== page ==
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The fate of phosphorus from bone char-based fertilizers in soil pools in a 5-year crop rotation (2022)

Kruse J., Panten K., Siebers N.

Nutrient Cycling in Agroecosystems, 124 (2), 263-277

doi:10.1007/s10705-022-10228-y

Abstract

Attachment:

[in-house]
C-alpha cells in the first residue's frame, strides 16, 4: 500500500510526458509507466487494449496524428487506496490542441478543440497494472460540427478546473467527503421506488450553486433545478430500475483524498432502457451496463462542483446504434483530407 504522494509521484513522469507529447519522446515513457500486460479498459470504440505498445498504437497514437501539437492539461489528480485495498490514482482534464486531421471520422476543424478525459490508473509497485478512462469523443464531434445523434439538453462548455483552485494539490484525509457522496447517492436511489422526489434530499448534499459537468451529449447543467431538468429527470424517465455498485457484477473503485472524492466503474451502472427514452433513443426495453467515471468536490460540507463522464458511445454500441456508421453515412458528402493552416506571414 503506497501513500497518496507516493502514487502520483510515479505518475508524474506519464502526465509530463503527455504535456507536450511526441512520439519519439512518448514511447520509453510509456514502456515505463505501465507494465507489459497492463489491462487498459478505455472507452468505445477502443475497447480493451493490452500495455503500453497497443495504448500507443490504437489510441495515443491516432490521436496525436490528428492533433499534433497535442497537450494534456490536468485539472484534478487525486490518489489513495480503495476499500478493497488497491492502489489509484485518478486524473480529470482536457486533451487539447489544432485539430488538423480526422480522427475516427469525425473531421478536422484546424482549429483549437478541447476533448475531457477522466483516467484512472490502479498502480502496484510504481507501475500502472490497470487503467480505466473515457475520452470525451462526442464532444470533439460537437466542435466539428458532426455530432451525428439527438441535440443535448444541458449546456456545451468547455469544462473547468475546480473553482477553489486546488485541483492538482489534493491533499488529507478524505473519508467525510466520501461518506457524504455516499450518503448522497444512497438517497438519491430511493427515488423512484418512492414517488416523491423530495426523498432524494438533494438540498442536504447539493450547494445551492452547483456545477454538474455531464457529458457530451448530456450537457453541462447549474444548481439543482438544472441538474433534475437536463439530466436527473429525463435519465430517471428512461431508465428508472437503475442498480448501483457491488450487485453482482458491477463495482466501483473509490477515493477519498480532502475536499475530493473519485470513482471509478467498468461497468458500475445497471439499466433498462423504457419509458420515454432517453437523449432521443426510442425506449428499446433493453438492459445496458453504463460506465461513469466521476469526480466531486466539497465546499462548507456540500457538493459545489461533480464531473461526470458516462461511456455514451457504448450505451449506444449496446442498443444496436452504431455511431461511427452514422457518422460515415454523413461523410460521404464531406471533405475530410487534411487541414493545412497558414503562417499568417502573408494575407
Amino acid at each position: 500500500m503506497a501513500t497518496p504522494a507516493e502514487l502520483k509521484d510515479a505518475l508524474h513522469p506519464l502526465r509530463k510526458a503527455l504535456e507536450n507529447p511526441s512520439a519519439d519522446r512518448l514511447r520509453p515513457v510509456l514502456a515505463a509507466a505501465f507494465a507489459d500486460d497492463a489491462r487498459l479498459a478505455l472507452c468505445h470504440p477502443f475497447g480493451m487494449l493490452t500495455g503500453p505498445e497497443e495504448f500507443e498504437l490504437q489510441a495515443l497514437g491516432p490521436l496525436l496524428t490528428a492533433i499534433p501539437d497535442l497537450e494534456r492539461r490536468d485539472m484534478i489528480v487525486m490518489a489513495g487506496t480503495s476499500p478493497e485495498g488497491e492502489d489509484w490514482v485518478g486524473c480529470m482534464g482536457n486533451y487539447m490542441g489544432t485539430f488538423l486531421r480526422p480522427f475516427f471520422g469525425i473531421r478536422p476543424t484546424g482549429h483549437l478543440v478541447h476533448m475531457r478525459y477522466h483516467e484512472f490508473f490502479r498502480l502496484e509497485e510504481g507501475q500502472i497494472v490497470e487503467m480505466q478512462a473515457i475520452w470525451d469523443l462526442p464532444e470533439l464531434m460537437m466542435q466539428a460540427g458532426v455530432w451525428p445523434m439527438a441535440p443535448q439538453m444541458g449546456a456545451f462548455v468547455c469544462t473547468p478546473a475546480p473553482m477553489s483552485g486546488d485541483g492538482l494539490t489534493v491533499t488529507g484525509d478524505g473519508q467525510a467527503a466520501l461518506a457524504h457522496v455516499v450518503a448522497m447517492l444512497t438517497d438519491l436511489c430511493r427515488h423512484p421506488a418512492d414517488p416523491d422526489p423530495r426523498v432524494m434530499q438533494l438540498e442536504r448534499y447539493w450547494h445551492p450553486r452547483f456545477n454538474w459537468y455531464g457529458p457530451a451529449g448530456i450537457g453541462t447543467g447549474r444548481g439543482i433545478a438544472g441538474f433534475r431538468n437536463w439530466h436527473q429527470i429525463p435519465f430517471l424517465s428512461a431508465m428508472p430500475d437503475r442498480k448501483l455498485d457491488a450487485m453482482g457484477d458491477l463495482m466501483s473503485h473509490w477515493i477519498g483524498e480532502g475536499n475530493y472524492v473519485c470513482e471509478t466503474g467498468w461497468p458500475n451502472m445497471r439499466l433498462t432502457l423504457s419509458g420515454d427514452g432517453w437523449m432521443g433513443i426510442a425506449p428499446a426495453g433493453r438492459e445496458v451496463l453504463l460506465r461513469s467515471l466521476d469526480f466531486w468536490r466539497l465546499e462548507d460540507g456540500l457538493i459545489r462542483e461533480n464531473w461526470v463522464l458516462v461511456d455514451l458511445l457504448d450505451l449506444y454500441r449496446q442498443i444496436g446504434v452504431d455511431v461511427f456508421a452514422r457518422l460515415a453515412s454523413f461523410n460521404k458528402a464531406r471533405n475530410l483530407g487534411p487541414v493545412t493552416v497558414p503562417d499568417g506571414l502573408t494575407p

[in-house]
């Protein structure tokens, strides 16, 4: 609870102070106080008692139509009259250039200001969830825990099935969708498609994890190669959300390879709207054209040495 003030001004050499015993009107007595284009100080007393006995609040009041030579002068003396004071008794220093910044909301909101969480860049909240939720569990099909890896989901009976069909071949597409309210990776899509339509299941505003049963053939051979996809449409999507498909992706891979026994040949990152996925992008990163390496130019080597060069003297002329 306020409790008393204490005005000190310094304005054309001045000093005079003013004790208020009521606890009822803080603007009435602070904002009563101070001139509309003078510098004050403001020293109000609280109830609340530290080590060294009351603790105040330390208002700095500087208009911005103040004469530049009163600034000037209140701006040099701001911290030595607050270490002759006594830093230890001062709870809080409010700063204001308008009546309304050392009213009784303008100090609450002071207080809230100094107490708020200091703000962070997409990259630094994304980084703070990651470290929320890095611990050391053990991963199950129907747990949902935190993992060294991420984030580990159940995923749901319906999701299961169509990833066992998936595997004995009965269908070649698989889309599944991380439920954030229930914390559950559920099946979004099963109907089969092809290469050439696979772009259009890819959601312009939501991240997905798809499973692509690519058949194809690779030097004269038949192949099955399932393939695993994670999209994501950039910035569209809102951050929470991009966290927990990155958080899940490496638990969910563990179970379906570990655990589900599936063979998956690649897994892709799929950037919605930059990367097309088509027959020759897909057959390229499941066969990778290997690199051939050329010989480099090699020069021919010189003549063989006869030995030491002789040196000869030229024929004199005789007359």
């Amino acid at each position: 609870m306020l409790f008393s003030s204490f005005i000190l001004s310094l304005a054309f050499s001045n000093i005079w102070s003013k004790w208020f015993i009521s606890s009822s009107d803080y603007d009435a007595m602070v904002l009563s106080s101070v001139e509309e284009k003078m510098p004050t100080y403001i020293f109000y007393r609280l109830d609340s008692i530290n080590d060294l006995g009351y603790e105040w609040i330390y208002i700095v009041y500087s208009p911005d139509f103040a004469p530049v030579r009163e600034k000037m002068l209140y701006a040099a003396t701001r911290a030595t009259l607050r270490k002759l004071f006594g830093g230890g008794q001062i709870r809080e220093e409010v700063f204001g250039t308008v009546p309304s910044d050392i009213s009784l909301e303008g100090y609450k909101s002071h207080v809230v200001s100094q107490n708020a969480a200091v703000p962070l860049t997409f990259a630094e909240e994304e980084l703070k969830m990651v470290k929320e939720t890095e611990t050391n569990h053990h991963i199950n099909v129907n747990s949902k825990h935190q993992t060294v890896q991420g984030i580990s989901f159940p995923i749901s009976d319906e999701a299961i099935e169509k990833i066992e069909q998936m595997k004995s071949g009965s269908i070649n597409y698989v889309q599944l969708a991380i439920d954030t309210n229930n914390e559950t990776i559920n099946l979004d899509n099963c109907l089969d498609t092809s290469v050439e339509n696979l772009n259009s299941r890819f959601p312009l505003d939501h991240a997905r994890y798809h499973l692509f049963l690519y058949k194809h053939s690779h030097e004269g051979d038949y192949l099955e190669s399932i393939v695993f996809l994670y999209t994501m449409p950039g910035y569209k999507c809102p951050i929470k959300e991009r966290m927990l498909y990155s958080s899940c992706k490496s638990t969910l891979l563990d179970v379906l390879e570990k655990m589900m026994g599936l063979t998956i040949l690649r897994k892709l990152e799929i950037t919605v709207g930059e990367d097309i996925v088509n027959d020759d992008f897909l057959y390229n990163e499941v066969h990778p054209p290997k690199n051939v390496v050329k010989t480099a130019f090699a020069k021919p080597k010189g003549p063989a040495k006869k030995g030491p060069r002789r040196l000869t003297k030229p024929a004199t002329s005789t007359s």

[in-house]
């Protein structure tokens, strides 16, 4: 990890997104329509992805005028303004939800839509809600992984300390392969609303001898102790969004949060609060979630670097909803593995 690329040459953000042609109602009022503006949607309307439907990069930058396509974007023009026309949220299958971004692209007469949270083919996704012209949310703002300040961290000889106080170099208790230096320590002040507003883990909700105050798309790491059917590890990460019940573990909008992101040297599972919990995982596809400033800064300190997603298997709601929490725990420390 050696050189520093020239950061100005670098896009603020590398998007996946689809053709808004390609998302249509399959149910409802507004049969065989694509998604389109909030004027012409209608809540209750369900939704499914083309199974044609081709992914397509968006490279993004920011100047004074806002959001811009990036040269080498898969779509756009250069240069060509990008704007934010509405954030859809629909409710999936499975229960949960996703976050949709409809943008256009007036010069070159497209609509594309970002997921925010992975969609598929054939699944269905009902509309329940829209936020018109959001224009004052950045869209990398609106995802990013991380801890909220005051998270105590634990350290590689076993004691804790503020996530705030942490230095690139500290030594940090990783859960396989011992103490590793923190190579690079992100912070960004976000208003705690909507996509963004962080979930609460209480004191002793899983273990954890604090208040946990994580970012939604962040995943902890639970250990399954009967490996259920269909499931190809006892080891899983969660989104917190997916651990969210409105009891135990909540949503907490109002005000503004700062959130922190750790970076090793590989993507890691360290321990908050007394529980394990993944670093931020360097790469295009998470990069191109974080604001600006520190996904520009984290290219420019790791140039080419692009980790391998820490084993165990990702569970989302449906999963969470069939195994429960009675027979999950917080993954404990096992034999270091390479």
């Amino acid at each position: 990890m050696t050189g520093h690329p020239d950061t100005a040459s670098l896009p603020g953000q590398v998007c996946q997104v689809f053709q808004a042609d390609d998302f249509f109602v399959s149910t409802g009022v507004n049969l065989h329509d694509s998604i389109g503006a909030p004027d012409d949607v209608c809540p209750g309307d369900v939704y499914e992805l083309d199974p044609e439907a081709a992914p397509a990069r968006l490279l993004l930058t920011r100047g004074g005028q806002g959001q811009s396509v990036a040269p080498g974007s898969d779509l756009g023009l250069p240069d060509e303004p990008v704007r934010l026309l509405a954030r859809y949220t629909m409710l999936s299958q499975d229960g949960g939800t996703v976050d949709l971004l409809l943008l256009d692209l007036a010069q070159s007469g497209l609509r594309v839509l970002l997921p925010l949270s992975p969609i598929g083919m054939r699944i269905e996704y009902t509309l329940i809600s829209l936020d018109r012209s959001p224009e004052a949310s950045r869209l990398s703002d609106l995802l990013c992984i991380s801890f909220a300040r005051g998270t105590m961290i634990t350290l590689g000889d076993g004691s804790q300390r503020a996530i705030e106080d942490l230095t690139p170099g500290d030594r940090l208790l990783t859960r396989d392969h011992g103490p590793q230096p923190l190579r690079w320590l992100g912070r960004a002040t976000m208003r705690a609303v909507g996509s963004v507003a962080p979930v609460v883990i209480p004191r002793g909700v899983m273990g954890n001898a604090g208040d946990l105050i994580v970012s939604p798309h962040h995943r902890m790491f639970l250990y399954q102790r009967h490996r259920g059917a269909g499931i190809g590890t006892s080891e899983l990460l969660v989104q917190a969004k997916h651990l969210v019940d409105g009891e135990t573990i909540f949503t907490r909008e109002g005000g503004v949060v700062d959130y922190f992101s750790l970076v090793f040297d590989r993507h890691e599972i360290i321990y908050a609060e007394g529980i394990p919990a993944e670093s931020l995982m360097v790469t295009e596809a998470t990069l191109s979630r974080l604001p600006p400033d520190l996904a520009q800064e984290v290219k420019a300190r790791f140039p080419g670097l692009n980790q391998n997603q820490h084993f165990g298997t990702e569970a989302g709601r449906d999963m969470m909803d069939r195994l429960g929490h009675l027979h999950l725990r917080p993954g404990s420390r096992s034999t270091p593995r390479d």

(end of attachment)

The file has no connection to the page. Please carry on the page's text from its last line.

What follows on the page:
AbstractBone char (BC) is a promising P-recycling fertilizer but with rather low P-solubility, which can be increased by modifying the BC surface with elemental sulfur (BCplus), but effects on the soil P status have not been tested under field conditions yet. Hence, a long-time field experiment was started 2013 to track the fate of BC and BCplus P into different soil P pools compared to a control and triple superphosphate (TSP) treatment for severely P deficient (iSPTC-A) vs. sufficiently P fertilized (iSPTC-C) soil. The fingerprint of the recent land-use history (six years grassland prior arable land) was reflected by elevated labile-Po and NaOH-Po concentrations at the beginning of the experiment. However, after 3 years, labile Po concentrations converged and stabilized in both soils at a similar level. The formation of this new equilibrium of labile Po suggests that the rate of Po mineralization was, to some extent, controlled by the amount of available legacy P. After the first crop rotation, the effect of P fertilization on soil-P budgets and fractions were small and mostly insignificant. Only TSP increased the available-P pools in the soil. The other pools were not affected by treatments except stable-P increased significantly after BC application in iSPTC-A. The former laboratory results of higher P solubility of BCplus over BC could not be confirmed within the duration of the field trial. However, to prove that BC and BCplus are capable of maintaining adequate long-term crop P supply, the continuation of this unique field trial is highly recommended. InnoSoilPhos